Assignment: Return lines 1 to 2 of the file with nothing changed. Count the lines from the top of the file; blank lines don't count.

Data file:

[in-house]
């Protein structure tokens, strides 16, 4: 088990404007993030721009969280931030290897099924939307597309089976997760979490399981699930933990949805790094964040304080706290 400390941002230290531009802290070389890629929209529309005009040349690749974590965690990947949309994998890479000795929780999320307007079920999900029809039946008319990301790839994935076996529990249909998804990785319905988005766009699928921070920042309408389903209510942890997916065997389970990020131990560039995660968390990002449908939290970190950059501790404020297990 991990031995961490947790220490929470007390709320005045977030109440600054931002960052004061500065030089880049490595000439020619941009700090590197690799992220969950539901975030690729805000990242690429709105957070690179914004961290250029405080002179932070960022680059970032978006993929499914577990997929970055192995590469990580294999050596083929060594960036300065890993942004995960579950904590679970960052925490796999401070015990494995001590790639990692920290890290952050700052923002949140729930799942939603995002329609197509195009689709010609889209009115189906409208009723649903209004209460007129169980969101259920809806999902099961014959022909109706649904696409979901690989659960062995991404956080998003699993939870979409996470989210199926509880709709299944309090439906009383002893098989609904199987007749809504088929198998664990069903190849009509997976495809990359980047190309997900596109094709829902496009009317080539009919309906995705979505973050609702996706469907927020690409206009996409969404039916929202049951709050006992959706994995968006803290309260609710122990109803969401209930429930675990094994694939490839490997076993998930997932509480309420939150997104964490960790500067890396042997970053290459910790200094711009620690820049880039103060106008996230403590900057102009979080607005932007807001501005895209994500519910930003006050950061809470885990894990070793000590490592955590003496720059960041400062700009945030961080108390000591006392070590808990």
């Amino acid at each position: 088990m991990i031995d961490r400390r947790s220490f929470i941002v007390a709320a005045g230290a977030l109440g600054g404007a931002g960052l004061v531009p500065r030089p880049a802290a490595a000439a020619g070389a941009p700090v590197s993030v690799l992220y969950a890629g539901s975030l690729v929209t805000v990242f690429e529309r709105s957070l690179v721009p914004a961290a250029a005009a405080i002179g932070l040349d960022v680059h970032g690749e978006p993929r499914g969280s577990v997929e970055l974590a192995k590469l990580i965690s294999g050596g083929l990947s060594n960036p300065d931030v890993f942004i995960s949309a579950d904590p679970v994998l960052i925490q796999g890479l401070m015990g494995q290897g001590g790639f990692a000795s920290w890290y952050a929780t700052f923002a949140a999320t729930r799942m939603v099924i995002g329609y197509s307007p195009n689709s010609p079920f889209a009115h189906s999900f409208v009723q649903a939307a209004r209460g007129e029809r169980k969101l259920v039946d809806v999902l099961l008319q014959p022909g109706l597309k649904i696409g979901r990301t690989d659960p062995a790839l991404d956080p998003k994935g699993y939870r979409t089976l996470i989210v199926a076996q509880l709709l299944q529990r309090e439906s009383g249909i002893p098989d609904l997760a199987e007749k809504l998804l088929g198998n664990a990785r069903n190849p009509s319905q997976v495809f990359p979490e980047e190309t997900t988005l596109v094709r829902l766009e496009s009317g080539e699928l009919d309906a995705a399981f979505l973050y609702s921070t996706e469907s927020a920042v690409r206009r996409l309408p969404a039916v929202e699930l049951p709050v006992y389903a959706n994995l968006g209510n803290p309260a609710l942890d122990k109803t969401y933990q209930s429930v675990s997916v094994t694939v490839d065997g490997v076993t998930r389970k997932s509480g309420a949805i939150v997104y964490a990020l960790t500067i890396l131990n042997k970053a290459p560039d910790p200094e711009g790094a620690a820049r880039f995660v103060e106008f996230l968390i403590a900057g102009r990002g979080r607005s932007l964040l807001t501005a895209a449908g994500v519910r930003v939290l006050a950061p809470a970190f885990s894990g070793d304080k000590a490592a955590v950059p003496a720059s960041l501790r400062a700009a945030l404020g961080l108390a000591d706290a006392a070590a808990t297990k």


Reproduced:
[in-house]
């Protein structure tokens, strides 16, 4: 088990404007993030721009969280931030290897099924939307597309089976997760979490399981699930933990949805790094964040304080706290 400390941002230290531009802290070389890629929209529309005009040349690749974590965690990947949309994998890479000795929780999320307007079920999900029809039946008319990301790839994935076996529990249909998804990785319905988005766009699928921070920042309408389903209510942890997916065997389970990020131990560039995660968390990002449908939290970190950059501790404020297990 991990031995961490947790220490929470007390709320005045977030109440600054931002960052004061500065030089880049490595000439020619941009700090590197690799992220969950539901975030690729805000990242690429709105957070690179914004961290250029405080002179932070960022680059970032978006993929499914577990997929970055192995590469990580294999050596083929060594960036300065890993942004995960579950904590679970960052925490796999401070015990494995001590790639990692920290890290952050700052923002949140729930799942939603995002329609197509195009689709010609889209009115189906409208009723649903209004209460007129169980969101259920809806999902099961014959022909109706649904696409979901690989659960062995991404956080998003699993939870979409996470989210199926509880709709299944309090439906009383002893098989609904199987007749809504088929198998664990069903190849009509997976495809990359980047190309997900596109094709829902496009009317080539009919309906995705979505973050609702996706469907927020690409206009996409969404039916929202049951709050006992959706994995968006803290309260609710122990109803969401209930429930675990094994694939490839490997076993998930997932509480309420939150997104964490960790500067890396042997970053290459910790200094711009620690820049880039103060106008996230403590900057102009979080607005932007807001501005895209994500519910930003006050950061809470885990894990070793000590490592955590003496720059960041400062700009945030961080108390000591006392070590808990």